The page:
Rama would have been at home here. Hmmm…come to think of it, he was at home here, wasn't he? This was one of the locations where he had a house for a while. I can understand why. The power of this place has a certain outward direction that is not to be denied. It inspires and uplifts, but unlike some power places, it does not tempt you to withdraw within your self or Self and stay there. Instead, the first day you are here, it saturates you with so much light that the sensation occasionally feels like the place grabbed you by the scruff of the neck and shook the shit out of you - literally. It is not unusual for first-time visitors to suffer a case of Pueblo Revenge when they first arrive. Then the altitude hits you, and your intentions of staying up into the wee hours and partying down with the locals fizzle out at about 10:00 p.m. and you drag yourself back to your room and into bed, falling into the first truly restful sleep you have had in far too long.
The next morning you wake up and go out to have breakfast. If you are smart, you avoid the tourist places and find your way to one of the locals' hangouts. You peruse the amazing collection of magazines, then stand in line and get a cappuccino and a croissant and wander out to the front patio, where someone is just leaving and freeing up a table. You sit down, sip your coffee, and then it hits you. You are smiling, even though there is really nothing to smile about. You look around, and most of the other folks are smiling, too, even the ones reading the New York Times. Go figure.
You sit and sip for a while, reading a Santa Fe Reporter that you picked up from the rack of freebies, just enjoying the sun on your face and the way air tastes at 7,000 feet. And then the second wave hits you. You don't notice it at first, because it may have been a while since you experienced the flow of Tao working this particular way. From your initial perspective, you're just sitting there in the sun thinking. But then, whether you are a Buddhist and used to the practice of mindfulness or just a person with an artistic soul, you start to pay attention to what you are thinking.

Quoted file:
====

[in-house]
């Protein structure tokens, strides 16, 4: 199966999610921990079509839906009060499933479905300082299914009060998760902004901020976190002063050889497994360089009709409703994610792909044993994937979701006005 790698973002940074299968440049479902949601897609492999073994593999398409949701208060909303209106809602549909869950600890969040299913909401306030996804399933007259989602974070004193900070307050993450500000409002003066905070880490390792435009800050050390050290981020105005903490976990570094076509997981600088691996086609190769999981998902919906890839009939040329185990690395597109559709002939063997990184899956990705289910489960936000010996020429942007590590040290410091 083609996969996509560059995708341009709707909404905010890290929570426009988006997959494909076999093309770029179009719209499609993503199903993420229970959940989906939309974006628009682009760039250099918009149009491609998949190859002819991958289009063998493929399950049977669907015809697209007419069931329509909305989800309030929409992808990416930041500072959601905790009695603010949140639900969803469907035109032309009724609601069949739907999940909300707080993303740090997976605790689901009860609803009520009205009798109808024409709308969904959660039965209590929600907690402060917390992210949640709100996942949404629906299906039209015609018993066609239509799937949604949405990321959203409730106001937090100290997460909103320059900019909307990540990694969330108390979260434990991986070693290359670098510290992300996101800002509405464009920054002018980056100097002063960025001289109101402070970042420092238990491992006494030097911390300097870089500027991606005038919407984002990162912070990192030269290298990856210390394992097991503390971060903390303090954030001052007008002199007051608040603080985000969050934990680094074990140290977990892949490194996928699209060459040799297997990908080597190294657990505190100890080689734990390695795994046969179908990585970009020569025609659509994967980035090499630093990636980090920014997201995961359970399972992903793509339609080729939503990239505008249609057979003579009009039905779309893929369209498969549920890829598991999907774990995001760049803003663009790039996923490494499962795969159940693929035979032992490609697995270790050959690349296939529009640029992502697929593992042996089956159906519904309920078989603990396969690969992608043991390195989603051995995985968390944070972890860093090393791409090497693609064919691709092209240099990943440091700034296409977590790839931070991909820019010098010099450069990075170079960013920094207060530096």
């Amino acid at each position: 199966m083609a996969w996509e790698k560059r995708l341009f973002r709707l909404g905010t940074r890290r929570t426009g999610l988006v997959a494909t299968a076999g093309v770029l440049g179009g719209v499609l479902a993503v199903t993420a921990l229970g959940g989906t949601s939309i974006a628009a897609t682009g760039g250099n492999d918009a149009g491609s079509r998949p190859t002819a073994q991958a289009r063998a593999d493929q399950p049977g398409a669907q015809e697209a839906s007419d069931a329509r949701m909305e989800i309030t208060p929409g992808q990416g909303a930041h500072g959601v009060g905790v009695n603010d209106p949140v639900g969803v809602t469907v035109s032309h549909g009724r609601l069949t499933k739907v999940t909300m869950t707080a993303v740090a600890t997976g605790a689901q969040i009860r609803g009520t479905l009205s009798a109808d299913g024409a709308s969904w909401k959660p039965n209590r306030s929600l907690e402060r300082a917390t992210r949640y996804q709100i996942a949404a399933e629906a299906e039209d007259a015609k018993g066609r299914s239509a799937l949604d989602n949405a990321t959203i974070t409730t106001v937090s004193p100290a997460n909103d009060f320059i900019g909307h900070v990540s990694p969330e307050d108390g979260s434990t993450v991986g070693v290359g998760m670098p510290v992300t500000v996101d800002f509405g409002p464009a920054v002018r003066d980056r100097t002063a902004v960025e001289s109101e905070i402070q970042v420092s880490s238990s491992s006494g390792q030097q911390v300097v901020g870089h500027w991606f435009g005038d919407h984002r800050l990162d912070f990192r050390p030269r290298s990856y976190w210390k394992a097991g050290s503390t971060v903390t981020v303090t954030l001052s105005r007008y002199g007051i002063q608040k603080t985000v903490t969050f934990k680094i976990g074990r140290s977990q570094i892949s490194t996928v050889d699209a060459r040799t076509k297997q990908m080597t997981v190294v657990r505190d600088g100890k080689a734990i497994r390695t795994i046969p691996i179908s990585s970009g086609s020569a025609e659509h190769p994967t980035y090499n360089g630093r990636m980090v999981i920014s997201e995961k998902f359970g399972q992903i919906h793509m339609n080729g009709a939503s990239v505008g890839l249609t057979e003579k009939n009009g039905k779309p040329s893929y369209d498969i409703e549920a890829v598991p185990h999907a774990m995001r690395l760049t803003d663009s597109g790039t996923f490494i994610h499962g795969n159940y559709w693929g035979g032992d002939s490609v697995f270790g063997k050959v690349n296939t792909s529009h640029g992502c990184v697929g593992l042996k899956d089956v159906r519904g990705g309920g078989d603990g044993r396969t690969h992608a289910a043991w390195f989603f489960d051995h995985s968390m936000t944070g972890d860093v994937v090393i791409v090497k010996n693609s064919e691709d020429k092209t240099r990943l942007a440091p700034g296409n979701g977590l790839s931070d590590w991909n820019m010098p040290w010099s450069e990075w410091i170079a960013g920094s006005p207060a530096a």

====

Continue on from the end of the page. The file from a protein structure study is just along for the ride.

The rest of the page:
They're only ideas, just like you have at home. But they're good ideas, creative ideas, ideas that just scream to be written down and acted upon. You search your pockets and find a pen but no paper. You see a woman sitting hunched over a spiral-bound notebook across the café, and you get up and walk over to ask her if you can borrow a piece of paper. You have to ask twice, because she is so lost in what she is writing that she doesn't hear you the first time. She looks up with a distressed look on her face, as if she is saying inwardly, "How dare you be so insensitive to what is going on here that you ask me to tear pages out of my spiral notebook?" But then she sees the look on your face and flips to the back of her notebook, tearing a page out and handing it to you. She gazes again at your eyes, and at the look on your face, and tears out two more. You take them and thank her and return to your table, and the café and all its other patrons just go away as you start trying to scribble down the furious flow of ideas cascading over the bumps and ridges of your cerebral cortex.
Welcome to Santa Fe, and to the world of art. I feel for those of you who have never experienced this outpouring of creativity, or more correctly, those of you who don't remember those moments. It is one of life's great gifts - the reversal of flow. Rama used to teach about inversions, the power that can be gained from taking an everyday experience and turning it into its opposite. I don't know for sure if the phenomenon I am describing falls into that category, or whether the folks reading this will get what I am talking about, but I have to try.
Those who will get this phenomenon most easily are those who have braved the mindset of this Puritan nation and attempted to teach meditation. The study of meditation and the spiritual arts is one thing. The teaching of it is quite another. The former is a process of taking stuff in, of becoming more and more receptive to the flow of light from outside yourself into your self, transforming that self over time to Self. It's the phenomenon we experience when we study with a spiritual teacher. The flow is inward.
But then you decide or the teacher you work with decides or Nature decides that you know enough to go out into the world and share with others what you have learned by teaching basic meditation. And you prepare as best you can, memorizing the points you want to cover in your talks, listening to your teacher's tapes and reviewing your notes to make sure you do not embarrass yourself and your study, and you set up a few public meditation classes. If you are smart, you do them for free, paying for the facilities and the advertising and the handouts yourself, because that way you turn the whole event into an act of giving. And you think you've got it all together.
You walk into the room, smile with the satisfaction of seeing it full of people, and begin speaking. And for a short time, you remain in the mindstate of believing you have it all together. But then a person in the back row asks a question, and it's a question you didn't prepare an answer for. You think about it and realize to your horror that you don't know the answer. For a moment despair sets in, and you feel like fleeing the room and burying yourself under an enormous pile of yak shit for having the chutzpah to even think that you have it together enough to attempt spiritual teaching.